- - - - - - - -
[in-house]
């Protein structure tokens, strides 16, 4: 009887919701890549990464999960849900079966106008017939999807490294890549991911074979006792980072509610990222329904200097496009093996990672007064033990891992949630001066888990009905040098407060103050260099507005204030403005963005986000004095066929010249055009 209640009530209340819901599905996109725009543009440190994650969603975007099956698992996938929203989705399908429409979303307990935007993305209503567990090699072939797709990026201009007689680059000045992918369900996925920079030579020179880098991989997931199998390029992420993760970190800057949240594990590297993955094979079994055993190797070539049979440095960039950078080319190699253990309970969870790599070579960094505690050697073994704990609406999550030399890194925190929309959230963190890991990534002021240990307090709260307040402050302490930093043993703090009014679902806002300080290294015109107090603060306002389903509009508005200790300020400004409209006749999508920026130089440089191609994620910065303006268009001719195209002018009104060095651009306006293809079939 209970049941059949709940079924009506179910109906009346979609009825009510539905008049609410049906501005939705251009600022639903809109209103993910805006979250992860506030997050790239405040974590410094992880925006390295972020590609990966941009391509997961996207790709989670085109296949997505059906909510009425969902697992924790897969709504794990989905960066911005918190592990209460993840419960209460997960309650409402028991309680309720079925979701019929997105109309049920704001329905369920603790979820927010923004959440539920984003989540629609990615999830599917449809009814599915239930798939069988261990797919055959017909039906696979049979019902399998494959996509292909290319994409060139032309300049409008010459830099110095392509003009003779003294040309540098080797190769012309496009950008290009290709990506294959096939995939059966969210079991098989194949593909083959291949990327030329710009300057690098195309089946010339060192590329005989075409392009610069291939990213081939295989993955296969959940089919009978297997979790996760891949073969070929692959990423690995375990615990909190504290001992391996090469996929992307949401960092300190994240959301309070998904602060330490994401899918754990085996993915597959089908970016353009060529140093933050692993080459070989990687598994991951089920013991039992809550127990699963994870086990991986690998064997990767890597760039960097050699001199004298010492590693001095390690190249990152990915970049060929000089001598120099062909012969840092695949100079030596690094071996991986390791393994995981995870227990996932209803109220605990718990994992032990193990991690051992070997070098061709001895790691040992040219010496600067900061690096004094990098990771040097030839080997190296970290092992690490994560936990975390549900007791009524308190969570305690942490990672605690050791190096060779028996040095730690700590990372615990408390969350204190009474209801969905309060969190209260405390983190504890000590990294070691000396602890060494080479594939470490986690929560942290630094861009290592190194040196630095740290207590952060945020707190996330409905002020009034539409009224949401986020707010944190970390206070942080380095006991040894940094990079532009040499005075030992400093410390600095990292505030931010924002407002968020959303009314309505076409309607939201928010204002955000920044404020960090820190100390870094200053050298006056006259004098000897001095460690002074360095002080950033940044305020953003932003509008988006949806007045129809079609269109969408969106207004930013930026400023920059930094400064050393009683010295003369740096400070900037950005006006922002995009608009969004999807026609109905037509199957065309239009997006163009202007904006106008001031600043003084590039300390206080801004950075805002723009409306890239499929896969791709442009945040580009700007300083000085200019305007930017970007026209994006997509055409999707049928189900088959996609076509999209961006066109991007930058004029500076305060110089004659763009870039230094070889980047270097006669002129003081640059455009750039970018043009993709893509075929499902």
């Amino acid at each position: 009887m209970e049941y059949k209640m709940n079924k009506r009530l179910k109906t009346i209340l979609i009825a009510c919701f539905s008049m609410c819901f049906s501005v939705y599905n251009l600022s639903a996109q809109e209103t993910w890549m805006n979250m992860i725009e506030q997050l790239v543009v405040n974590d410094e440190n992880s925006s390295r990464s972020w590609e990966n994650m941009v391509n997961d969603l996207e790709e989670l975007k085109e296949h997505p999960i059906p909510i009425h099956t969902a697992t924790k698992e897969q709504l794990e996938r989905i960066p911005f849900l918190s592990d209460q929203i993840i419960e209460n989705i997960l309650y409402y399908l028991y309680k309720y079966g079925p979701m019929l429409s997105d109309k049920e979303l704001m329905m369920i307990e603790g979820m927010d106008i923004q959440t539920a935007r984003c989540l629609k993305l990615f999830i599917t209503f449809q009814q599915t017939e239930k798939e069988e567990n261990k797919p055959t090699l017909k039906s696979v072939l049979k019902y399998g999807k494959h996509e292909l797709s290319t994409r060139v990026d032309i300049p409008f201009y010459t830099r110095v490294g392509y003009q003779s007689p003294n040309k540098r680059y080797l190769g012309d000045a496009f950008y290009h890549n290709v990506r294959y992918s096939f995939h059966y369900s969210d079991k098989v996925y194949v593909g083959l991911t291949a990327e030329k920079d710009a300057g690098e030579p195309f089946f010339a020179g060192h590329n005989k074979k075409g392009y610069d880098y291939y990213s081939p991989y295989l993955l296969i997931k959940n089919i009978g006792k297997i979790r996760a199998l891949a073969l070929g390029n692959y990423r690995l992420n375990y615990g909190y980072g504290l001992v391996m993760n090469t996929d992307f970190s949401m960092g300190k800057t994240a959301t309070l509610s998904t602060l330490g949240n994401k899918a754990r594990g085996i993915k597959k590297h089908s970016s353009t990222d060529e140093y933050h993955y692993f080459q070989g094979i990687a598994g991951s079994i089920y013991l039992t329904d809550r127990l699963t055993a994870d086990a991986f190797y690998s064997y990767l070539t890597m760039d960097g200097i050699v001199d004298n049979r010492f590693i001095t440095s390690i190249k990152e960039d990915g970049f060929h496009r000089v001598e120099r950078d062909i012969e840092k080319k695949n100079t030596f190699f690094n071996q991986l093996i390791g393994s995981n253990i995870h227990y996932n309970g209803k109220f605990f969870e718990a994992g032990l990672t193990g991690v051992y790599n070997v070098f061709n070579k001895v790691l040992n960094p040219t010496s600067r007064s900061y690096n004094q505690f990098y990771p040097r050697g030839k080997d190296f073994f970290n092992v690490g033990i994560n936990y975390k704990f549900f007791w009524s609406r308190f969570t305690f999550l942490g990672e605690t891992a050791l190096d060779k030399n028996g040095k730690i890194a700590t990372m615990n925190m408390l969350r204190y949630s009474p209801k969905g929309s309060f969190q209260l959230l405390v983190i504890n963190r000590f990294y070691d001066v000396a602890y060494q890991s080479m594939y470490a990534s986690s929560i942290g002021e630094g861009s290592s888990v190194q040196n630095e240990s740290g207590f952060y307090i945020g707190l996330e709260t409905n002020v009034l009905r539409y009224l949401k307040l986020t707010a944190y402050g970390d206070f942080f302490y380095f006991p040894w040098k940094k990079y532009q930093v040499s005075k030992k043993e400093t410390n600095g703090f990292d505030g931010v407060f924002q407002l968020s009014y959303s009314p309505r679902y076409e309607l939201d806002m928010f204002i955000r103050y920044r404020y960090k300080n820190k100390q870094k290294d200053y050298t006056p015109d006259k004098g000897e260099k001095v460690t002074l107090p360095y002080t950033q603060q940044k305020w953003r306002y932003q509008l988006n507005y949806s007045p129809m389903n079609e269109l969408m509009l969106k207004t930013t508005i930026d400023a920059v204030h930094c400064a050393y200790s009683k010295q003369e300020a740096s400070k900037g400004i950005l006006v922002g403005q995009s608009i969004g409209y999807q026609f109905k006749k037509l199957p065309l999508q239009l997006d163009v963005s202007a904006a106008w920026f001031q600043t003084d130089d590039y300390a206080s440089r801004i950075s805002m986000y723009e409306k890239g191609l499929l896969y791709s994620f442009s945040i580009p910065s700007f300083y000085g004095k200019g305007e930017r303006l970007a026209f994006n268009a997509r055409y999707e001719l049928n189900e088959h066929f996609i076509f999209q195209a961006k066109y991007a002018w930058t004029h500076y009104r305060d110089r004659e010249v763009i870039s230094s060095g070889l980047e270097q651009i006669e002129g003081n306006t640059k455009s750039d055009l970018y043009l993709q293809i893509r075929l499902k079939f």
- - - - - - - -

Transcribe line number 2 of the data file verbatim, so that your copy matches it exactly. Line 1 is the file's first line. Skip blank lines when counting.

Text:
């Protein structure tokens, strides 16, 4: 009887919701890549990464999960849900079966106008017939999807490294890549991911074979006792980072509610990222329904200097496009093996990672007064033990891992949630001066888990009905040098407060103050260099507005204030403005963005986000004095066929010249055009 209640009530209340819901599905996109725009543009440190994650969603975007099956698992996938929203989705399908429409979303307990935007993305209503567990090699072939797709990026201009007689680059000045992918369900996925920079030579020179880098991989997931199998390029992420993760970190800057949240594990590297993955094979079994055993190797070539049979440095960039950078080319190699253990309970969870790599070579960094505690050697073994704990609406999550030399890194925190929309959230963190890991990534002021240990307090709260307040402050302490930093043993703090009014679902806002300080290294015109107090603060306002389903509009508005200790300020400004409209006749999508920026130089440089191609994620910065303006268009001719195209002018009104060095651009306006293809079939 209970049941059949709940079924009506179910109906009346979609009825009510539905008049609410049906501005939705251009600022639903809109209103993910805006979250992860506030997050790239405040974590410094992880925006390295972020590609990966941009391509997961996207790709989670085109296949997505059906909510009425969902697992924790897969709504794990989905960066911005918190592990209460993840419960209460997960309650409402028991309680309720079925979701019929997105109309049920704001329905369920603790979820927010923004959440539920984003989540629609990615999830599917449809009814599915239930798939069988261990797919055959017909039906696979049979019902399998494959996509292909290319994409060139032309300049409008010459830099110095392509003009003779003294040309540098080797190769012309496009950008290009290709990506294959096939995939059966969210079991098989194949593909083959291949990327030329710009300057690098195309089946010339060192590329005989075409392009610069291939990213081939295989993955296969959940089919009978297997979790996760891949073969070929692959990423690995375990615990909190504290001992391996090469996929992307949401960092300190994240959301309070998904602060330490994401899918754990085996993915597959089908970016353009060529140093933050692993080459070989990687598994991951089920013991039992809550127990699963994870086990991986690998064997990767890597760039960097050699001199004298010492590693001095390690190249990152990915970049060929000089001598120099062909012969840092695949100079030596690094071996991986390791393994995981995870227990996932209803109220605990718990994992032990193990991690051992070997070098061709001895790691040992040219010496600067900061690096004094990098990771040097030839080997190296970290092992690490994560936990975390549900007791009524308190969570305690942490990672605690050791190096060779028996040095730690700590990372615990408390969350204190009474209801969905309060969190209260405390983190504890000590990294070691000396602890060494080479594939470490986690929560942290630094861009290592190194040196630095740290207590952060945020707190996330409905002020009034539409009224949401986020707010944190970390206070942080380095006991040894940094990079532009040499005075030992400093410390600095990292505030931010924002407002968020959303009314309505076409309607939201928010204002955000920044404020960090820190100390870094200053050298006056006259004098000897001095460690002074360095002080950033940044305020953003932003509008988006949806007045129809079609269109969408969106207004930013930026400023920059930094400064050393009683010295003369740096400070900037950005006006922002995009608009969004999807026609109905037509199957065309239009997006163009202007904006106008001031600043003084590039300390206080801004950075805002723009409306890239499929896969791709442009945040580009700007300083000085200019305007930017970007026209994006997509055409999707049928189900088959996609076509999209961006066109991007930058004029500076305060110089004659763009870039230094070889980047270097006669002129003081640059455009750039970018043009993709893509075929499902």